We respect our elders, maybe it's time to respect the elder by the name of PHP.
@sqcodes What's funny is that people see it as old, but Python is older and people still use that. C and C++ are also older, and it's still popular!
It's a great language, it just feels different from my perspective. It does feel a bit old, but that's just part of the fun!
I'm personally not a fan of PHP (mostly due to security issues and the problematic style of programming which its syntax can cause), but it's interesting to hear a different point of view. I wonder what other people might think.
@19wintersp I think "security issues" is just something people say without researching. PHP has some vulnerabilities, but there are also methods in place to avoid that. The only "security issues" are the people who forget to put those methods in place to prevent people from hacking their program/site. Nodejs has those built in security methods, which may be more convenient, but as for me I find PHP more low level that way.
And as for syntax, yes it's weird. Still, take python. It's syntax is off the chart in weirdsville. And also, indenting is key for python, so there is no proper file minification because of that. Don't put off a language just because it has weird syntax. Plus, nodejs has security vulnerabilities too, and while it's syntax isn't too bad for me (since I know js), it has weird ways of writing to the webpage/receiving data.
Here, to read more: https://www.getastra.com/blog/php-security/fixing-php-security-issues/
PHP's confusingness in seemingly simple things is another risk: if people don't understand it, they will make dangerous mistakes.
The reason I say that I don't like PHP's syntax is the way it likes to name things, and the ecosystem built around it: it can be inconsistent, and annoying. The other issue is that everything is cluttered inside of the root namespace.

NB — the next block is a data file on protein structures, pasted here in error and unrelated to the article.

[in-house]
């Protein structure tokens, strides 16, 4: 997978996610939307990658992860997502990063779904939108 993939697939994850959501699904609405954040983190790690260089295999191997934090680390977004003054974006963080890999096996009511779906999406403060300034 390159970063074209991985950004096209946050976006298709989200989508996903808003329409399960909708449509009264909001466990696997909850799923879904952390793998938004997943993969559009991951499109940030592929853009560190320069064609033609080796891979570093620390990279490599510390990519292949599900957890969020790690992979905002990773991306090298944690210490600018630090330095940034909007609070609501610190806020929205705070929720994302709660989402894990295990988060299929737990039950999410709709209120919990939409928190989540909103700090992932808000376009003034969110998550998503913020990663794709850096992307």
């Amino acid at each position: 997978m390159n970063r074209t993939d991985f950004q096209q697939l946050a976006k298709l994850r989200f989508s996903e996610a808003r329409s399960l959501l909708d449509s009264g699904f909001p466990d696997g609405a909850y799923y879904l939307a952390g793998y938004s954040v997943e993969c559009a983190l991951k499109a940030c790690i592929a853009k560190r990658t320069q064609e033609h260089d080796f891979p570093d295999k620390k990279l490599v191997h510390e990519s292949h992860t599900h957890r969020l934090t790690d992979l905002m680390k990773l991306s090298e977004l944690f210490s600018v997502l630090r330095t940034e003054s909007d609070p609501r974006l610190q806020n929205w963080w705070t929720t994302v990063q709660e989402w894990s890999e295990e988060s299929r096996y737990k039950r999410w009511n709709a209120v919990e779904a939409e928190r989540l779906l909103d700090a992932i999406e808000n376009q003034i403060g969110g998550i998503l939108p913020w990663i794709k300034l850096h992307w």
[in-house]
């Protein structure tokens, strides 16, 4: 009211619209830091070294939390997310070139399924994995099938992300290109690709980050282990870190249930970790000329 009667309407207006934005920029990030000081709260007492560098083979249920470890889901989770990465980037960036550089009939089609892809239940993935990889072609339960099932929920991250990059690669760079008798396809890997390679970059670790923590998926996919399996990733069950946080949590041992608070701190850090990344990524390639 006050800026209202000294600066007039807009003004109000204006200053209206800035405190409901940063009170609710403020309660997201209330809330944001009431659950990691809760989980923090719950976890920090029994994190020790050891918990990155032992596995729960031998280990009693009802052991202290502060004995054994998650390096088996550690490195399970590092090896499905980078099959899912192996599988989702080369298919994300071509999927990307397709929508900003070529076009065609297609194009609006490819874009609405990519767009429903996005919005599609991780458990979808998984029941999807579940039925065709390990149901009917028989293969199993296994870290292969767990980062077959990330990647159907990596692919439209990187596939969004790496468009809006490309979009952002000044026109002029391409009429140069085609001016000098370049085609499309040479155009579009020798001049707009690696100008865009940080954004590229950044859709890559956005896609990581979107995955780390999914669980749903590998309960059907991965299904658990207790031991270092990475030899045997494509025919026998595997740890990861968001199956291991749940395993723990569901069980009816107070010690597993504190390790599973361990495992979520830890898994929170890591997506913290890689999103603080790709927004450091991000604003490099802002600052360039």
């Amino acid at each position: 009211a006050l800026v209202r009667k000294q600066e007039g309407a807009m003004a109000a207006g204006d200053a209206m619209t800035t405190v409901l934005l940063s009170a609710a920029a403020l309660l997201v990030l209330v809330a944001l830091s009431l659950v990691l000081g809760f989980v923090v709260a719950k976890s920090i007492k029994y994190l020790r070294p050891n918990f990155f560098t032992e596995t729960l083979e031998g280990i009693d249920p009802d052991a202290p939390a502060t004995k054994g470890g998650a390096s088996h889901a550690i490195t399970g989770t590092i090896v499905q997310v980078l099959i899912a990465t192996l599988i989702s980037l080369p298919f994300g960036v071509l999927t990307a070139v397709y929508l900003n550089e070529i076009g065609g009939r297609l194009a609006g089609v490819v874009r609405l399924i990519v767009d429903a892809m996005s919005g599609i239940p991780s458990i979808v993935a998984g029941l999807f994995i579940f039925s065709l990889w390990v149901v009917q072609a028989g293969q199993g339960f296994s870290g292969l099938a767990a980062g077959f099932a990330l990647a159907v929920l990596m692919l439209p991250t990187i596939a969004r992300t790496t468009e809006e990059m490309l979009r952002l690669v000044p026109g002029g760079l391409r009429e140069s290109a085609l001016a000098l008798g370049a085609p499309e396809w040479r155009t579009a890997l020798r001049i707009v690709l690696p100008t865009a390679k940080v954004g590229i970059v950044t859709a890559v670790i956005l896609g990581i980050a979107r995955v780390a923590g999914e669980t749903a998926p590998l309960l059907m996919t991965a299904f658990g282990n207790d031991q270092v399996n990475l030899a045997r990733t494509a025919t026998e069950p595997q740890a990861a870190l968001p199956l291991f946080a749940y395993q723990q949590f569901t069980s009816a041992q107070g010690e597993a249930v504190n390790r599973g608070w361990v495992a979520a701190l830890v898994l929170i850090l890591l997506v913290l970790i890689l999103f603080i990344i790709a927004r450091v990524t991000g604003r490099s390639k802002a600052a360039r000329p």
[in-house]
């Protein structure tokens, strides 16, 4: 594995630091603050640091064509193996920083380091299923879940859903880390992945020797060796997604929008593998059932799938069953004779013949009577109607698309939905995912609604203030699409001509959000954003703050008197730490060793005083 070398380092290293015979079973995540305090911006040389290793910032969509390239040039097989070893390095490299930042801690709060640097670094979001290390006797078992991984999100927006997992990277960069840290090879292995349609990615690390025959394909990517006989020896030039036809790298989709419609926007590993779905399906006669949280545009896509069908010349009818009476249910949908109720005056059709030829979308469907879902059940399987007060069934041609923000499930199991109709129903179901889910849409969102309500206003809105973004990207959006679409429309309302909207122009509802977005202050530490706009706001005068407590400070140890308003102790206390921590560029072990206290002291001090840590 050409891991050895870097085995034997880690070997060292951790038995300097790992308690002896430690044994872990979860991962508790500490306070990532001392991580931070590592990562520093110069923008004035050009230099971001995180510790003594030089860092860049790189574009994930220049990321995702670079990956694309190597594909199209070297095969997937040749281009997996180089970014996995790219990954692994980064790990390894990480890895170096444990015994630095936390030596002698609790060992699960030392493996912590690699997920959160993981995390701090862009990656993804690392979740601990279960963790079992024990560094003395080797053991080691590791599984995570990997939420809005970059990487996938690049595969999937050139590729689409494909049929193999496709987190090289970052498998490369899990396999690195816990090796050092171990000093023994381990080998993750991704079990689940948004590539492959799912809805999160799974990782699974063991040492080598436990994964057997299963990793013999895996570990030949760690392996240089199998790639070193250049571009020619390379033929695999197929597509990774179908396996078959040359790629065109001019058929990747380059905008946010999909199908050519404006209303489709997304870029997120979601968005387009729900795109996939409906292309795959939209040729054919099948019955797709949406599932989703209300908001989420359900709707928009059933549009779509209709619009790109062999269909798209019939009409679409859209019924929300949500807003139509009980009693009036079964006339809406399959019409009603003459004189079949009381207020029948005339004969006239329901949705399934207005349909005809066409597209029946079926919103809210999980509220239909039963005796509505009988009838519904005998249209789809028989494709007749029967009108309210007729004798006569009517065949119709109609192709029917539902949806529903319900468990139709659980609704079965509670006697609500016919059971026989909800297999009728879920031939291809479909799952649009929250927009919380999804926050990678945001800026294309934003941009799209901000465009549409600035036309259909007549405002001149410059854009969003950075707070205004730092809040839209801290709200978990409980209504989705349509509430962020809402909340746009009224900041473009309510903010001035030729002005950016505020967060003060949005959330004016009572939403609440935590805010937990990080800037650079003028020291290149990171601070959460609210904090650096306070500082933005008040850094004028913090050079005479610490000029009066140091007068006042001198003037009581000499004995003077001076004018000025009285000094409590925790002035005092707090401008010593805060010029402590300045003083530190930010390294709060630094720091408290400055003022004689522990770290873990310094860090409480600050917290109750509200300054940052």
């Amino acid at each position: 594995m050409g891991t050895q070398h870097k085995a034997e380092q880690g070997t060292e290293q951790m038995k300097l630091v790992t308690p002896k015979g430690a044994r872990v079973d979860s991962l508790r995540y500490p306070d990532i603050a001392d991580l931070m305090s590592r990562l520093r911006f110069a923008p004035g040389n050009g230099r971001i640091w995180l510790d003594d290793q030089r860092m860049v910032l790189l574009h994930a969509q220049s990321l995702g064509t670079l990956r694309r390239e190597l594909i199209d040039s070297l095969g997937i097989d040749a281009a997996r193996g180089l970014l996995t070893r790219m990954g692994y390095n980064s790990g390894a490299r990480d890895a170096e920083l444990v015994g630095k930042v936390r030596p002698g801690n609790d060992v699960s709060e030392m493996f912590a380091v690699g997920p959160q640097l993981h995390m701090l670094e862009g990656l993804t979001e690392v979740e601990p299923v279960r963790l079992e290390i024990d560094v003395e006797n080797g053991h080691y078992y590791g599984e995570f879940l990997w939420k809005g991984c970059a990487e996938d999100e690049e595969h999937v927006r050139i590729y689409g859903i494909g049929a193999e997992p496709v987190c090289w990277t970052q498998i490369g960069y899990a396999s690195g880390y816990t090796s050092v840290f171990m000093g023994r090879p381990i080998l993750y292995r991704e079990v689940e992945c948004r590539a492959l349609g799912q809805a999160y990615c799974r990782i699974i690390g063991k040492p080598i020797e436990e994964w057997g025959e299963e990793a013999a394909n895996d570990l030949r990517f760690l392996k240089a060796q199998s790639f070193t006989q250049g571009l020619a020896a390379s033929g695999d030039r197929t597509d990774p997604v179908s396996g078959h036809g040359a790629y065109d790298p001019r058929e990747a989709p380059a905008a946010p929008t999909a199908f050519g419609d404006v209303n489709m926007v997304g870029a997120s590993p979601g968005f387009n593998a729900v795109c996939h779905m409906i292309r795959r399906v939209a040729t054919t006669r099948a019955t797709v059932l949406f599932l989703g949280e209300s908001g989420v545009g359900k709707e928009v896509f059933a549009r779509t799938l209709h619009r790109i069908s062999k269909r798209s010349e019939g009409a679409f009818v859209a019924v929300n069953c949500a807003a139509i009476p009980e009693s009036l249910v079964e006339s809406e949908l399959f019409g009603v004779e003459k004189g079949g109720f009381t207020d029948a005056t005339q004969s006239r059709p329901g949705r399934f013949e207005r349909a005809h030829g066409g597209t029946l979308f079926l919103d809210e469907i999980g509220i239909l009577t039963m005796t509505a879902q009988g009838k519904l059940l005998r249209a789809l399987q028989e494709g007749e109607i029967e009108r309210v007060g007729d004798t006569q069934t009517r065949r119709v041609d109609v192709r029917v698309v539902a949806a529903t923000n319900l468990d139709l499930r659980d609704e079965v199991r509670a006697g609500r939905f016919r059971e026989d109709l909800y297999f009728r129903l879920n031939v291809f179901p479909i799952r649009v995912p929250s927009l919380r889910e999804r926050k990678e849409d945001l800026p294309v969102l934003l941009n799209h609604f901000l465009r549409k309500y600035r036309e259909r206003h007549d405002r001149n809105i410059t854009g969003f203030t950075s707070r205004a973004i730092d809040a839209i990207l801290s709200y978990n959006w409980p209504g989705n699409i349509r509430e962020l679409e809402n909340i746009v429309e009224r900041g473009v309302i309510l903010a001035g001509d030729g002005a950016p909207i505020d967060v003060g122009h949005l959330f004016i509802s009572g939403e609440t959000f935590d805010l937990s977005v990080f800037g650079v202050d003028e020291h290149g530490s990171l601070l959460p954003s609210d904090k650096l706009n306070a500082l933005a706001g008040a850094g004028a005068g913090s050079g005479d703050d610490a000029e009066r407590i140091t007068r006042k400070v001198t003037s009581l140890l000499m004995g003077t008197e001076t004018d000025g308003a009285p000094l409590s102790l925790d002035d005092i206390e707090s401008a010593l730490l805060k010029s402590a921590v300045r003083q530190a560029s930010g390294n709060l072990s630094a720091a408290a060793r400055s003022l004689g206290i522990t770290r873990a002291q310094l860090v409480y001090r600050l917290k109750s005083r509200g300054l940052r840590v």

As for Python: well, Python is an outlier. It's even weirder, though I do not believe its syntax is bad in the same way as PHP. I've mentioned what my issues with its syntax are, which Python does not have.
I also wouldn't compare PHP to many other programming languages: it was designed as a Hypertext Preprocessor, not an extremely complex server-side language.
I'm not saying PHP is an abomination which requires eradication (though some people might), just that it's not perfect.
@19wintersp As with other languages (regarding imperfection). I see your point. Although, yes PHP can post as a security risk, I find that the newer versions are more stable. A lot of people may have tried PHP when it was in a more risky state, so many have seen the worse versions. PHP has some built in security measures, like you can only do one MySQL statement at a time, to prevent MySQL injection attacks. I think it opens the eyes of programmers to security risks, helping them learn about them ahead of time. As for the syntax, I'll admit, yes it is weird. I have never seen such a confusing syntax, but I'll admit it seems fun to me as well. I just think it needs a try by other people to see how well it actually is. PHP is certainly not dead, I think a lot of people use it on the contrary. It's just that it needs some extra devotion if you code in it, which would actually benefit you in the long run, since it teaches you the necessities of web development due to it relying on you to know. It's better than backend with C++ though (unless you are a master at C++).
@Baconman321 PHP is certainly not dead, you're right there. Yes, I agree, most of the security issues are because most PHP servers are running outdated versions. I think that the newer versions are starting to get better (although they are blighted by the curse of backwards-compatibility).
@Baconman321 Backwards compatibility keeps old websites running, which can be regarded as good, but it also enforces that bugs and mistakes of the past be carried into the future. A good example of this was the mysql_escape_string PHP function, which was supposed to sanitize input for SQL DBs. The issue was, it didn't escape
_, but because of backwards compatibility, they couldn't change it. What did they do? New function, called mysql_real_escape_string. -_-